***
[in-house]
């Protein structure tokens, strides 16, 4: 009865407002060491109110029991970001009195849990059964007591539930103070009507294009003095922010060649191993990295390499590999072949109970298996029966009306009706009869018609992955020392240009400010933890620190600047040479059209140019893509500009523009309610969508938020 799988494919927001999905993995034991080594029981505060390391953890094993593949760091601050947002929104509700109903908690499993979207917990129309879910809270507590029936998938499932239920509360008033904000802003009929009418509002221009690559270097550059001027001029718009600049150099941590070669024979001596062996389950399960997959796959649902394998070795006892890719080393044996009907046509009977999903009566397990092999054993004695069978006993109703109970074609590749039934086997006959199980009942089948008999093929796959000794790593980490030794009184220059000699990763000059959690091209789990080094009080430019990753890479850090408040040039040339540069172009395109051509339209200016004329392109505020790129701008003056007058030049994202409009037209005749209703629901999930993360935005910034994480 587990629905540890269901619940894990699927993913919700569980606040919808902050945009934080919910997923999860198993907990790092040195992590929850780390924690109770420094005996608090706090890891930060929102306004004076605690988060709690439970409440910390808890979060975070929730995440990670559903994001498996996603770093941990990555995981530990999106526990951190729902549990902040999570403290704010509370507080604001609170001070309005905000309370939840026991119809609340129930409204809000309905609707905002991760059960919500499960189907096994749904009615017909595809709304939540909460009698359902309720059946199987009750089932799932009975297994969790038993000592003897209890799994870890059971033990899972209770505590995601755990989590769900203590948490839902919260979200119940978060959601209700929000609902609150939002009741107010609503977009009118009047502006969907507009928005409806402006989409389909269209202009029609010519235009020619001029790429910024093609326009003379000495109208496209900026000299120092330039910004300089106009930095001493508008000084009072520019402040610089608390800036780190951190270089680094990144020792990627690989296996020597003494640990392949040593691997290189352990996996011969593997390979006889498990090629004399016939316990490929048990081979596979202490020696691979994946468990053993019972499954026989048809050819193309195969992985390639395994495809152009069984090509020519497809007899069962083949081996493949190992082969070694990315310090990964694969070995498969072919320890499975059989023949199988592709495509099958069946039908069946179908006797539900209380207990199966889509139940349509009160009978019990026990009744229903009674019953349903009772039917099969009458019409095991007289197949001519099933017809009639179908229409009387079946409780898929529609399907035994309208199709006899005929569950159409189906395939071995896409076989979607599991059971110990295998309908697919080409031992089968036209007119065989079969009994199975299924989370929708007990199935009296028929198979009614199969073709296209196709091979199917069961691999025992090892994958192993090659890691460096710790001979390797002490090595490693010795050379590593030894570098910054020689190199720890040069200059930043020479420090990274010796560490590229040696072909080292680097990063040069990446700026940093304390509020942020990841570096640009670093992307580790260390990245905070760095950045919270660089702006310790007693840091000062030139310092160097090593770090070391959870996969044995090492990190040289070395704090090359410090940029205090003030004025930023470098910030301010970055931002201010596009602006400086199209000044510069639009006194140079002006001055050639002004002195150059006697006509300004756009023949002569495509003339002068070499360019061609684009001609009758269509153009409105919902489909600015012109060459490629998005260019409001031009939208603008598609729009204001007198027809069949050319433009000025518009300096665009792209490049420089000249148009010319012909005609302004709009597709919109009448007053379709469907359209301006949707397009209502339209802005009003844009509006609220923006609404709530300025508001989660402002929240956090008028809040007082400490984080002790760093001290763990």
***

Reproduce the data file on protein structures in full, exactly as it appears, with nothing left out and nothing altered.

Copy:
[in-house]
């Protein structure tokens, strides 16, 4: 009865407002060491109110029991970001009195849990059964007591539930103070009507294009003095922010060649191993990295390499590999072949109970298996029966009306009706009869018609992955020392240009400010933890620190600047040479059209140019893509500009523009309610969508938020 799988494919927001999905993995034991080594029981505060390391953890094993593949760091601050947002929104509700109903908690499993979207917990129309879910809270507590029936998938499932239920509360008033904000802003009929009418509002221009690559270097550059001027001029718009600049150099941590070669024979001596062996389950399960997959796959649902394998070795006892890719080393044996009907046509009977999903009566397990092999054993004695069978006993109703109970074609590749039934086997006959199980009942089948008999093929796959000794790593980490030794009184220059000699990763000059959690091209789990080094009080430019990753890479850090408040040039040339540069172009395109051509339209200016004329392109505020790129701008003056007058030049994202409009037209005749209703629901999930993360935005910034994480 587990629905540890269901619940894990699927993913919700569980606040919808902050945009934080919910997923999860198993907990790092040195992590929850780390924690109770420094005996608090706090890891930060929102306004004076605690988060709690439970409440910390808890979060975070929730995440990670559903994001498996996603770093941990990555995981530990999106526990951190729902549990902040999570403290704010509370507080604001609170001070309005905000309370939840026991119809609340129930409204809000309905609707905002991760059960919500499960189907096994749904009615017909595809709304939540909460009698359902309720059946199987009750089932799932009975297994969790038993000592003897209890799994870890059971033990899972209770505590995601755990989590769900203590948490839902919260979200119940978060959601209700929000609902609150939002009741107010609503977009009118009047502006969907507009928005409806402006989409389909269209202009029609010519235009020619001029790429910024093609326009003379000495109208496209900026000299120092330039910004300089106009930095001493508008000084009072520019402040610089608390800036780190951190270089680094990144020792990627690989296996020597003494640990392949040593691997290189352990996996011969593997390979006889498990090629004399016939316990490929048990081979596979202490020696691979994946468990053993019972499954026989048809050819193309195969992985390639395994495809152009069984090509020519497809007899069962083949081996493949190992082969070694990315310090990964694969070995498969072919320890499975059989023949199988592709495509099958069946039908069946179908006797539900209380207990199966889509139940349509009160009978019990026990009744229903009674019953349903009772039917099969009458019409095991007289197949001519099933017809009639179908229409009387079946409780898929529609399907035994309208199709006899005929569950159409189906395939071995896409076989979607599991059971110990295998309908697919080409031992089968036209007119065989079969009994199975299924989370929708007990199935009296028929198979009614199969073709296209196709091979199917069961691999025992090892994958192993090659890691460096710790001979390797002490090595490693010795050379590593030894570098910054020689190199720890040069200059930043020479420090990274010796560490590229040696072909080292680097990063040069990446700026940093304390509020942020990841570096640009670093992307580790260390990245905070760095950045919270660089702006310790007693840091000062030139310092160097090593770090070391959870996969044995090492990190040289070395704090090359410090940029205090003030004025930023470098910030301010970055931002201010596009602006400086199209000044510069639009006194140079002006001055050639002004002195150059006697006509300004756009023949002569495509003339002068070499360019061609684009001609009758269509153009409105919902489909600015012109060459490629998005260019409001031009939208603008598609729009204001007198027809069949050319433009000025518009300096665009792209490049420089000249148009010319012909005609302004709009597709919109009448007053379709469907359209301006949707397009209502339209802005009003844009509006609220923006609404709530300025508001989660402002929240956090008028809040007082400490984080002790760093001290763990």